Clean up the lyrics and the airplay will look after itself

EDITED Jessie J's song can't be played in full on the radio
EDITED Jessie J's song can't be played in full on the radio

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If you’re a pop star, surely one of your biggest aims is to get your music played on the radio.

That might sound a tad old-fashioned to all those fans of more modern gizmos – like iPods – but there’s still a place for the reliable radio and getting your song on the airwaves can only help sales.

It doesn’t matter that those sales tend to come in download format rather than CD singles these days (I suspect that makes me sound very old).

Now, I get why Sir Cliff Richard might struggle to get his stuff played on the radio. Although Devil Woman is certainly one of the best pop songs ever written.

But I’ve noticed that some of today’s singers are actively making it very hard for themselves to get played too.

Take Rihanna for example. She’s responsible for one of this year’s catchiest pop tunes but radio stations can’t play the whole thing in full because it’s so flipping rude.

They’re just not allowed to include the version that bangs on about whips and chains. Quite right too.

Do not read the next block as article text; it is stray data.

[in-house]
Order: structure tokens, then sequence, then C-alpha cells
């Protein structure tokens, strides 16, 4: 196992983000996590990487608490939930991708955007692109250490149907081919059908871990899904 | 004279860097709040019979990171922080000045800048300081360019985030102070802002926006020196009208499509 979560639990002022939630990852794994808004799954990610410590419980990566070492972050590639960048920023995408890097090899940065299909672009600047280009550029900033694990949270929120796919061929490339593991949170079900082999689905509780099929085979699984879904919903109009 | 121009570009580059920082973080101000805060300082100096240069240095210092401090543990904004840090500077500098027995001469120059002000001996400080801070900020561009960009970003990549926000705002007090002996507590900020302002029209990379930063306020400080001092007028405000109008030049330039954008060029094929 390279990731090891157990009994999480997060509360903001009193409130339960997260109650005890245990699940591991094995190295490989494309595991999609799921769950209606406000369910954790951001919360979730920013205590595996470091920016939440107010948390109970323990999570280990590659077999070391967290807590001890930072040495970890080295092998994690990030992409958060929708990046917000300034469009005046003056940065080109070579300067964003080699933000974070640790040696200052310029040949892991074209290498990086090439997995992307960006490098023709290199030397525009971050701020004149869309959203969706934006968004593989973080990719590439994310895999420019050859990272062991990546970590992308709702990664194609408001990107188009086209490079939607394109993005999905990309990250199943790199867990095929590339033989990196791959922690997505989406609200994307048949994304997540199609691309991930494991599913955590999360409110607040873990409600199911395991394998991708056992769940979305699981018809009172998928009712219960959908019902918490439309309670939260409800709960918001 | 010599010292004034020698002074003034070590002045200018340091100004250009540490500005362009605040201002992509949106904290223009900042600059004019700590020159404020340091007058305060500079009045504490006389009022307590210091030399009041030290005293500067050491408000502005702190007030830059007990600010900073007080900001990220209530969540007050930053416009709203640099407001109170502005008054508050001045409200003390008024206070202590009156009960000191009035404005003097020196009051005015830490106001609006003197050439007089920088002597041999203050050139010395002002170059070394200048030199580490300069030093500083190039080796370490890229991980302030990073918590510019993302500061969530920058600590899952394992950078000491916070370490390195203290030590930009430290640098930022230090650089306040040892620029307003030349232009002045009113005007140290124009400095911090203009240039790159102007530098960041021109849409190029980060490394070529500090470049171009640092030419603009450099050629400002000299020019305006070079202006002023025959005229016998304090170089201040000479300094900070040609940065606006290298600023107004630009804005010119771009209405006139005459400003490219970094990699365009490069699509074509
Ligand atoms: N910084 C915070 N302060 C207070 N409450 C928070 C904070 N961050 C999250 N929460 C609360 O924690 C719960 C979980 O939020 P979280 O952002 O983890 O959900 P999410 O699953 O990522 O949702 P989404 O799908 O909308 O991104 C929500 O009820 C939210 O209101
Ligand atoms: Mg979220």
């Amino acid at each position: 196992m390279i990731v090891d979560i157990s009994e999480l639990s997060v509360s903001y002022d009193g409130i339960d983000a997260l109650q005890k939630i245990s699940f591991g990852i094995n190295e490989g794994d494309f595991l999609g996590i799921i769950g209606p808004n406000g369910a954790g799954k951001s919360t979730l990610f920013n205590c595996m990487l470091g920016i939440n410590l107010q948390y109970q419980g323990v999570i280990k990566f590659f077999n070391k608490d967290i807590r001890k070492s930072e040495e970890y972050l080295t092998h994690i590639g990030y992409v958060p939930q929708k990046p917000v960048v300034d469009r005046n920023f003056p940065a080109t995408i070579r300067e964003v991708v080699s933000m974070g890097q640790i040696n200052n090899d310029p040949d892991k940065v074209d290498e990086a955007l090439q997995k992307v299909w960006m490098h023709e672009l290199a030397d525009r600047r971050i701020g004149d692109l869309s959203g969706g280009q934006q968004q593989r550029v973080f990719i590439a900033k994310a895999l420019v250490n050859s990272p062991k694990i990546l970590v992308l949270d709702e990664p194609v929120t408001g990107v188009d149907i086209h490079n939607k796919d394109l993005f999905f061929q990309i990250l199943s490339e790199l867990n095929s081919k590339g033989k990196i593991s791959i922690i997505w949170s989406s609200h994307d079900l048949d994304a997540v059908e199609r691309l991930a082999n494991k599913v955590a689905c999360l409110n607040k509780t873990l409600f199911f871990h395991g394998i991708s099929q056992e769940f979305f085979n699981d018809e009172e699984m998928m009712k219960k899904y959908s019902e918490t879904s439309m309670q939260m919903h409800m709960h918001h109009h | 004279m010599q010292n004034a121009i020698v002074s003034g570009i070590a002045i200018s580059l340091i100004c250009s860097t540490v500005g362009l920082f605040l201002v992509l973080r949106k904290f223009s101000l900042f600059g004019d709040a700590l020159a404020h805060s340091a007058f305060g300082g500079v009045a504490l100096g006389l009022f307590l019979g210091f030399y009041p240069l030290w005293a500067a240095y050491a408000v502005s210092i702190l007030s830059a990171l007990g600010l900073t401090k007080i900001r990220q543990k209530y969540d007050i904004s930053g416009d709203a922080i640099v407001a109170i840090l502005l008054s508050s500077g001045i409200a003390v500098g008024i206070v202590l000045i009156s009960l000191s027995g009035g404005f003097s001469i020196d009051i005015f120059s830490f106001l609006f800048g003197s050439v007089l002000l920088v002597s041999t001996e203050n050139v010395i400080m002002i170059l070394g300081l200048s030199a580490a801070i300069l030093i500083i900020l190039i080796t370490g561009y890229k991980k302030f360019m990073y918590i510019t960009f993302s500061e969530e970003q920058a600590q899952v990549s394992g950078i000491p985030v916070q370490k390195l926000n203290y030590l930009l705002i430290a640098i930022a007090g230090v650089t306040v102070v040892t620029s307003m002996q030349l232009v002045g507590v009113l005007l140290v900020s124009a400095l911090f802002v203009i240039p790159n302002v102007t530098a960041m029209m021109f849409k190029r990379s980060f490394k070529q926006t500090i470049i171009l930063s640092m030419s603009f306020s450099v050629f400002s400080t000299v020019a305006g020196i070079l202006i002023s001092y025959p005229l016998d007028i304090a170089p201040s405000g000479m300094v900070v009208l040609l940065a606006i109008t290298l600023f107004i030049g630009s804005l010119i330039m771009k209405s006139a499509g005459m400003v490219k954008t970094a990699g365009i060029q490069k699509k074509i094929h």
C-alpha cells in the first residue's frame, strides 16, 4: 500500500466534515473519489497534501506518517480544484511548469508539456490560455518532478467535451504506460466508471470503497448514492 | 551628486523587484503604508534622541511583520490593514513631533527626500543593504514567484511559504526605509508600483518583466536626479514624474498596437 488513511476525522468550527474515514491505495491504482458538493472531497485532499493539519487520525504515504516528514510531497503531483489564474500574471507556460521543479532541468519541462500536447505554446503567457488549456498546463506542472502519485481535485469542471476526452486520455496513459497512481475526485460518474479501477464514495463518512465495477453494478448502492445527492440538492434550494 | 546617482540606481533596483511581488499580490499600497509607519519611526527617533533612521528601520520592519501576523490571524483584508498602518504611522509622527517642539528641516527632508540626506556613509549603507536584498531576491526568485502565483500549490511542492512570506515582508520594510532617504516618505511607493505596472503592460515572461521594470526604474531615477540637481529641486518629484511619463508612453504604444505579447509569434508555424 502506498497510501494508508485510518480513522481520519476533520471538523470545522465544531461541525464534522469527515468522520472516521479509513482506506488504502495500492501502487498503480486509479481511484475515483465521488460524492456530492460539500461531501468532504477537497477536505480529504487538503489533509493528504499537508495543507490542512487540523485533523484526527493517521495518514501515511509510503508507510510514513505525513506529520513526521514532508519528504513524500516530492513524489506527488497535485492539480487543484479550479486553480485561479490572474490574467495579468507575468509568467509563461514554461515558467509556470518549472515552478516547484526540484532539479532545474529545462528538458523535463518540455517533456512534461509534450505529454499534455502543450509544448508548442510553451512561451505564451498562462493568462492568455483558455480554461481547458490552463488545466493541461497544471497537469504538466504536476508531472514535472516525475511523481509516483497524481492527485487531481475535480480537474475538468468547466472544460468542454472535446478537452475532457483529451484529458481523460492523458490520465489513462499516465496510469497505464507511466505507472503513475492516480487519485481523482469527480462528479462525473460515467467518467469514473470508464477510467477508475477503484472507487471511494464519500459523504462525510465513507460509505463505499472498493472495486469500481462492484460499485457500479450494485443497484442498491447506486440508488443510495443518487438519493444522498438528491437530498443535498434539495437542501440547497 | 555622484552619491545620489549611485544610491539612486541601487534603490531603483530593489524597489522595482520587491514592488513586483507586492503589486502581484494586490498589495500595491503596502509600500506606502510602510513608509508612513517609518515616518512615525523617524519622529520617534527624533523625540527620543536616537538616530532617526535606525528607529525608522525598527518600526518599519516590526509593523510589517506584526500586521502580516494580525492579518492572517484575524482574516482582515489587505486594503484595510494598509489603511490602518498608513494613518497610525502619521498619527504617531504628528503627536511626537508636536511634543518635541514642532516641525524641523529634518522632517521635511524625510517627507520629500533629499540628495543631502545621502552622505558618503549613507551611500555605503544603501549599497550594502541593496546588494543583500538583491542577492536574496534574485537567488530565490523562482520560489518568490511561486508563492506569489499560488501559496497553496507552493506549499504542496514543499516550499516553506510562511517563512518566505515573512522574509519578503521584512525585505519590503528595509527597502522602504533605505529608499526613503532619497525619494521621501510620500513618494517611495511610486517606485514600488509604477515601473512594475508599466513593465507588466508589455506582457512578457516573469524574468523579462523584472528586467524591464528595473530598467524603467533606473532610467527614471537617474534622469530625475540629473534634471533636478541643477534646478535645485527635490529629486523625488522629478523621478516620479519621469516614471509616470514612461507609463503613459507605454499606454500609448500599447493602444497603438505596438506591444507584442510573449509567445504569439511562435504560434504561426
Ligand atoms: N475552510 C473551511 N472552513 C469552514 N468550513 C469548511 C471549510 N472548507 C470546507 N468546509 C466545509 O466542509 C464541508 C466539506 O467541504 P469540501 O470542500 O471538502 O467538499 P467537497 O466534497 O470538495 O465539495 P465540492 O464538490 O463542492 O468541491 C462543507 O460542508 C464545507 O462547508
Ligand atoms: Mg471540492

And then there’s Jessie J. It took me quite a while to realise why her song Do It Like A Dude sounded so odd when ever I did hear it on the radio.

It had to be edited so much that the general effect was a peculiar, disjointed, sound.

Why would she want to do that to her own music?

Torn between being edgy and played on the radio, they’ve made their choice and crammed their songs full of swear words, sexual innuendo and a fair bit of filth.

That means the radio edits have to come into play and they often don’t sound as good as the originals.

Wouldn’t it be easier if Jessie and the rest just left out the swearing? It’s not cool Jess, it’s not clever.

Of course I’m not expecting them to produce modern day versions of The Sound of Music’s My Favourite Things – although, that would be quite nice.

But cleaner versions of their own material would get played more often and they’d be doing all the parents out there a favour too. If you’ve got kids, you don’t really want them singing along to Jessie’s real lyrics.

I suspect that might be her point.